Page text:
Train to Destiny The 1957 movie The D.I., starring Jack Webb, premièred four years before I enlisted in the Marine Corps. The story was about a drill instructor trying to shape a platoon of raw recruits into fighting Marines at Parris Island, South Carolina. An early scene in the movie showed a train load of young men arriving at Yamassee station in South Carolina. There they were met by their drill instructor and were confronted with the realization that they may have just made the worst choice of their young lives. In September of 1961, I was thinking about that movie and those actors. I was on a train from Buffalo, New York to Yamassee, but with a group of Marine Corps enlistees, not actors. None of us had any idea of what we were getting into.  The train ride to Yamassee was more than 850 miles long. As we traveled south, we picked up more enlistees in New York, Pennsylvania, West Virginia, and the Carolinas. The wasn't much to do for the dozen hours it took get there, so we passed the time with tall tales, a little penny-ante poker, and a lot of drinking. The legal minimum drinking age was 18 in New York, West Virginia, and South Carolina. So the beginning, middle and end of our trip was very “wet.” As the beer and liquor flowed, so did the stories of conquests on the gridiron and the dance floor. We were men of the world celebrating our coming of age. We were breaking away from our families and about to see the world. Life was a new, big adventure, and we were going to be a part of it. Greyhound buses were waiting to take us the last 90 miles to Parris Island. It was midnight and we were tired and less than sober. There wasn't much to see on that black, moonless night. We had run out of boastful commentary and some of us actually tried to get a little sleep. The time passed quietly. Eventually we crossed our last bridge. The bus headlights glared off a big red sign announcing Parris Island Marine Corps Recruit Depot. Seconds later we stopped on the edge of a huge parking lot. A lone Marine, hands on his hips, was spotlighted by the headlights of the bus. The driver swung open the door as the sergeant came striding into the bus. He was wearing a drill instructor's campaign cover, we all knew as a Smoky Bear hat, dipped low over his forehead with his searing eyes just visible below the brim. He rushed to the back of the bus, and at the top of his voice asked the last guy in the last seat, who would be the first person off the bus. The young man, a bit confused, answered, “Me, sir?”  His response was immediately corrected by the sergeant. “From now on you will begin and end every sentence with the word SIR,” he barked. “Do you understand?” “Sir, yes sir,” the recruit responded. The DI then turned and, as he marched to the front of the bus, asked every recruit he passed, “Who's going to be the first one off this bus?” By the time he got to the front of the bus and asked the first guy in the first seat the same question, we were all yelling, “Sir, me sir!” The drill instructor exited the bus and began barking orders at us through the opened windows. “I want to see all eyes forward. No one eyeballs me. Do you understand?” “Sir, yes sir,” we all yelled. Whatever buzz we had from our earlier drinking was now replaced with sheer terror and confusion. The DI then yelled. “When I say go, I want all of you girls to exist this vehicle as quickly as possible. Do you understand?” “Sir, yes sir,” we replied in unison. “I can't hear you,” he bellowed. “SIR, YES SIR,” we screamed at the top of lungs. The DI Positioned himself along side the door of the bus. “GO, GO, GO, GO!” he bellowed. (There is an indisputable law I learned in high school physics. Two objects cannot occupy the same space at the same time. That axiom was about to be proven wrong by 40 Marine recruits.) The bus erupted into total chaos. Everyone was trying to get off the bus at one time. The scene was reminiscent of a Keystone Cops silent movie. In seconds, all of us were off the bus and being herded into two rag-tag columns. As the DI starting giving us our first instructions on how to line up into a proper military formation, an angry voice carried over the formation from the bus. “Who's going to pay for the #*&%* door?”  We looked back to see the driver standing on the steps of his bus, trying to close a door that was now swinging loosely on one hinge. The drill instructor never missed a beat and told the driver to call headquarters and they'd take care of it. With the door jammed half closed and a glaring stare, the driver swung his bus around and drove off into the night. More than a few of us were wishing we were riding back with him; broken door aside.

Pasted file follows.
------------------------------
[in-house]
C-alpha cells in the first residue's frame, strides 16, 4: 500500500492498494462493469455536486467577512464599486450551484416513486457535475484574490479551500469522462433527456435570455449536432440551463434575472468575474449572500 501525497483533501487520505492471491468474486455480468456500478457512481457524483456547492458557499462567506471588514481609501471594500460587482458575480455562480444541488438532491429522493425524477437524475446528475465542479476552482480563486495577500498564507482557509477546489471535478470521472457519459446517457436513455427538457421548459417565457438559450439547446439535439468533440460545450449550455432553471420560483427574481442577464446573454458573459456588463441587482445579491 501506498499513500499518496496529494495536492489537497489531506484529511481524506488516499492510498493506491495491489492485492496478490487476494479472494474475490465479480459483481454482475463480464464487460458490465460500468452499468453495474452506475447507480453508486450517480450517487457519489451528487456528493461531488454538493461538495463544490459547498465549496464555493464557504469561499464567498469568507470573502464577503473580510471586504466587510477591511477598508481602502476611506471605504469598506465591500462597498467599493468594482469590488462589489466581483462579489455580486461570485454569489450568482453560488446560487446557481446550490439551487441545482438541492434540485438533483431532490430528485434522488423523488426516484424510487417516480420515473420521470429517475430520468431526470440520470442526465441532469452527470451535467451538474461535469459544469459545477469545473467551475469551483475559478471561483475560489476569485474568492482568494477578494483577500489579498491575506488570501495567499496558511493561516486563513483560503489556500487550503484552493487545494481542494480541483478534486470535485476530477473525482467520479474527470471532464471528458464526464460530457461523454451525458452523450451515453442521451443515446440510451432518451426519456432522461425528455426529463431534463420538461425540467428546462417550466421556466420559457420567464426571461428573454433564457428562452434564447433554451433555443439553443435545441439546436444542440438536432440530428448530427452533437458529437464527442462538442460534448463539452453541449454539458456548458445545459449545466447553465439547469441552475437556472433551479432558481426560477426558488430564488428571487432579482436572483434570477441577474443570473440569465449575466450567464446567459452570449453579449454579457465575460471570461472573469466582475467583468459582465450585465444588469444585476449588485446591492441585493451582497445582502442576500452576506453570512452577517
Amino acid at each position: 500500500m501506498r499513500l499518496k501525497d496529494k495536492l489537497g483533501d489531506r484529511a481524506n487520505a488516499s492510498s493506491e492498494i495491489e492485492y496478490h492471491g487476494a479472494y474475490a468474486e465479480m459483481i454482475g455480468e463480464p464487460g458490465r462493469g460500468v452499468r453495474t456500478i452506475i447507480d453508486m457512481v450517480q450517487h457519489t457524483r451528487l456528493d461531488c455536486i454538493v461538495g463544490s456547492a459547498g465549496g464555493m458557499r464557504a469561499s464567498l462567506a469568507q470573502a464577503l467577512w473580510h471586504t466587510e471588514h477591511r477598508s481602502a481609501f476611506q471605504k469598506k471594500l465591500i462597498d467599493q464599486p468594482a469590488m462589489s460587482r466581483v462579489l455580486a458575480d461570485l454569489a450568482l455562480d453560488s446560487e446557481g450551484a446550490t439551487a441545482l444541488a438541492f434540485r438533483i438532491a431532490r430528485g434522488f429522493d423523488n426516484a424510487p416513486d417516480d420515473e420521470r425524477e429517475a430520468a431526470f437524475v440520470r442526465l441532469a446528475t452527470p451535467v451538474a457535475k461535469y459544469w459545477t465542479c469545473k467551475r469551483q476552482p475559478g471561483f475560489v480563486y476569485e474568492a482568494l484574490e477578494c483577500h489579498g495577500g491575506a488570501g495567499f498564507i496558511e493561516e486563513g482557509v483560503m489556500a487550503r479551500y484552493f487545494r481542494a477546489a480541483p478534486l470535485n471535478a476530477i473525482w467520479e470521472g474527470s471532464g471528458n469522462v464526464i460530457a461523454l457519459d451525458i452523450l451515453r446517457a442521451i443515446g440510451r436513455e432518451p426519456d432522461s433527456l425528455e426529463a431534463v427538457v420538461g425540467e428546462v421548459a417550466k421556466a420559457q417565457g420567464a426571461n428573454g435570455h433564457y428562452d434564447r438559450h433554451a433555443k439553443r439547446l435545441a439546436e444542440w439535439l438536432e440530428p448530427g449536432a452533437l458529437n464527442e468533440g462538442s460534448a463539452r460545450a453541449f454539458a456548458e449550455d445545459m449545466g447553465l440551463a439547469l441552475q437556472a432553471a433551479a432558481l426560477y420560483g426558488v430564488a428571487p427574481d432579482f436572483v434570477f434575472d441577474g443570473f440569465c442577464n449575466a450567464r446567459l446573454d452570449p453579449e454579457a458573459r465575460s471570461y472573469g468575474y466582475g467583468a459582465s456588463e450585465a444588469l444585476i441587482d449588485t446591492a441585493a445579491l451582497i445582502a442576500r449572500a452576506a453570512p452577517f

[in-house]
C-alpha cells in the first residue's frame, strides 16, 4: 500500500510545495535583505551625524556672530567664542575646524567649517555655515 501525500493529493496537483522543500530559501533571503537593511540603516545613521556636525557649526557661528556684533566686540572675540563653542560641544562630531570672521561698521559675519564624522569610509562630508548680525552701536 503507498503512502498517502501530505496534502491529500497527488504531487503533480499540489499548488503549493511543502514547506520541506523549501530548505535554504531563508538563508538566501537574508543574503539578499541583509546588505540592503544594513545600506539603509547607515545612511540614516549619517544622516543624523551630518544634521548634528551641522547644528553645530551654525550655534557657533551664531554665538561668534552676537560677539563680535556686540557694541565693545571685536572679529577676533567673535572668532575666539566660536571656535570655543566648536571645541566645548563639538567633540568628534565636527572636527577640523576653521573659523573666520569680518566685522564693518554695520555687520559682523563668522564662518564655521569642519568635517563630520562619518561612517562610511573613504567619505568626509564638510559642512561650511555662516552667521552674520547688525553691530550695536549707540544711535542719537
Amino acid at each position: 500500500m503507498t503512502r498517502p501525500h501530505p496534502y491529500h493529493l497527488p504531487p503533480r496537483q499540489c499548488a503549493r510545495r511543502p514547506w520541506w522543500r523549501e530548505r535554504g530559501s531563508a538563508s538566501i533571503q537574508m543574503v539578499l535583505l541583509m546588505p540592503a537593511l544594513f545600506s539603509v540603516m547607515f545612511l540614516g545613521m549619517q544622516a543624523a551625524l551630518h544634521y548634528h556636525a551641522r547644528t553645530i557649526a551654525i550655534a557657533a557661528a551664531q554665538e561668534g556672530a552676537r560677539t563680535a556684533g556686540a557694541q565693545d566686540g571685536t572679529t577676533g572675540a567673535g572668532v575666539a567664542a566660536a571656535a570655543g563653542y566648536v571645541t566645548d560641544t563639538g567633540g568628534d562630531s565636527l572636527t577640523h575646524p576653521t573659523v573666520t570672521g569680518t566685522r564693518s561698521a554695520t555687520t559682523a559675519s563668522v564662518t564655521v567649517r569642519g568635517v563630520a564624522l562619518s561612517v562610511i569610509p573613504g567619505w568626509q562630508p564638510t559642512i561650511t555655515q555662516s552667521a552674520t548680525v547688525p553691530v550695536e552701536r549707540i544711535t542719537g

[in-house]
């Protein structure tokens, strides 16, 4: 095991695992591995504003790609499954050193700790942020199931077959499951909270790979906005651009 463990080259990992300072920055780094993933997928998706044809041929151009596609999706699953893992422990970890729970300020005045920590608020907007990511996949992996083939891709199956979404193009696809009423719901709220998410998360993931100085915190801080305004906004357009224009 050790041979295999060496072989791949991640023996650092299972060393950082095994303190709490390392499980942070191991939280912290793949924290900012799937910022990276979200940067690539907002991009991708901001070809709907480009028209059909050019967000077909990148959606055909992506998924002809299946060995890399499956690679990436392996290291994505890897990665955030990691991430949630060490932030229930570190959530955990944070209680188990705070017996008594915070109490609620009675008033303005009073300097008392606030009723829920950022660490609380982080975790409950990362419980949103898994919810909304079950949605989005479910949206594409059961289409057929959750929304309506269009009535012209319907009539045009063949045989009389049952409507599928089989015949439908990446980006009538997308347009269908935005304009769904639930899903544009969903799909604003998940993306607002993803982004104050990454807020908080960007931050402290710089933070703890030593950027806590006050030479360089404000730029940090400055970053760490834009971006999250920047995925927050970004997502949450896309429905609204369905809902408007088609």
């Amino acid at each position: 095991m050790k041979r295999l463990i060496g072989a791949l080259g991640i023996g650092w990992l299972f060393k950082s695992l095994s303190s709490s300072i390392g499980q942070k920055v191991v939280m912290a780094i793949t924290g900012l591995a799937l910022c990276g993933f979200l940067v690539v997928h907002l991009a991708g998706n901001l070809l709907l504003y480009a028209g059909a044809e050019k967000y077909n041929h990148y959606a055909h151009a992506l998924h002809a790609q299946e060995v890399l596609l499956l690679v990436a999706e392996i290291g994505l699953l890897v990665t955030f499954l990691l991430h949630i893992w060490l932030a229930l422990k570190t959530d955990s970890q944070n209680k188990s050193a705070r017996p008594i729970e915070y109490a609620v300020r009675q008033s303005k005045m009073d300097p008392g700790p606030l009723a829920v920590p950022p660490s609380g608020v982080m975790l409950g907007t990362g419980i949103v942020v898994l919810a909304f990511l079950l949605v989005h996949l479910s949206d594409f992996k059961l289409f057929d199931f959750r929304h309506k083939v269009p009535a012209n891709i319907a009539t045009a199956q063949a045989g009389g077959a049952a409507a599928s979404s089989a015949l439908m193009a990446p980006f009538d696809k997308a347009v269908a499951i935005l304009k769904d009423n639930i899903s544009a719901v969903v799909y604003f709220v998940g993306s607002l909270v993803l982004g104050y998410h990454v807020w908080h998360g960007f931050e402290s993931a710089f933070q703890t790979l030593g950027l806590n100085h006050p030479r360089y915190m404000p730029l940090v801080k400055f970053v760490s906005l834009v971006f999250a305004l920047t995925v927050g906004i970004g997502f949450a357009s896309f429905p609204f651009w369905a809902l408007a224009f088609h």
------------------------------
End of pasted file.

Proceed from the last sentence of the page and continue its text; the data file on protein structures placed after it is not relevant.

Swimming the length of the pool, and treading water were basic requirements for every recruit. I never made it, even after countless evenings of extra lessons and practice. Instead, while trying to tread water, I went under and began to drown. The warm, ethereal feeling I was experiencing was abruptly interrupted by an instructor who was upset because he had dove into the pool while still in his sweat suit. My extreme effort of nearly drowning seemed enough for my drill instructor and I was never tested again at Parris Island. I would have to attempt qualifying at my first duty station. Mercifully, while at Camp Geiger, North Carolina, a Marine from my Parris Island platoon helped end my swimming dilemma. He was now the company clerk and told me that my record book had been changed to show me as a second class swimmer. I was eternally grateful.
Unless otherwise noted, all photos are from my bootcamp platoon album: Albert Love Enterprises
Judo was the martial art of choice because you could fully executive a maneuver without holding back. At the time, karate was not a full contact sport.
Hair trauma happened in less than 30 seconds. Our lives were changed forever. Grown men cried.
Pugil Sticks simulated hand-to-hand combat with rifles and bayonets. The task was simple; aggressively charge your opponent while delivering your loudest war cry and hardest blows. In this I excelled to the point of having to be pulled off my opponent by the instructor.
Mess Duty was another new experience for most of us. You either worked on the line, in the galley, or in the scullery and pot shack. Nothing was easy and you quickly gained a new respect for Marine Corps cooks and bakers. Organization and timing was critical to feed thousands of troops on a tight schedule. And the chow was surprisingly good. I even learned the proper way to crack an egg and make delicious mashed potatoes.
162 First Battalion, Company C, Platoon 162 Parris Island, South Carolina Marine Corps Recruit Depot USMC United States Marine Corps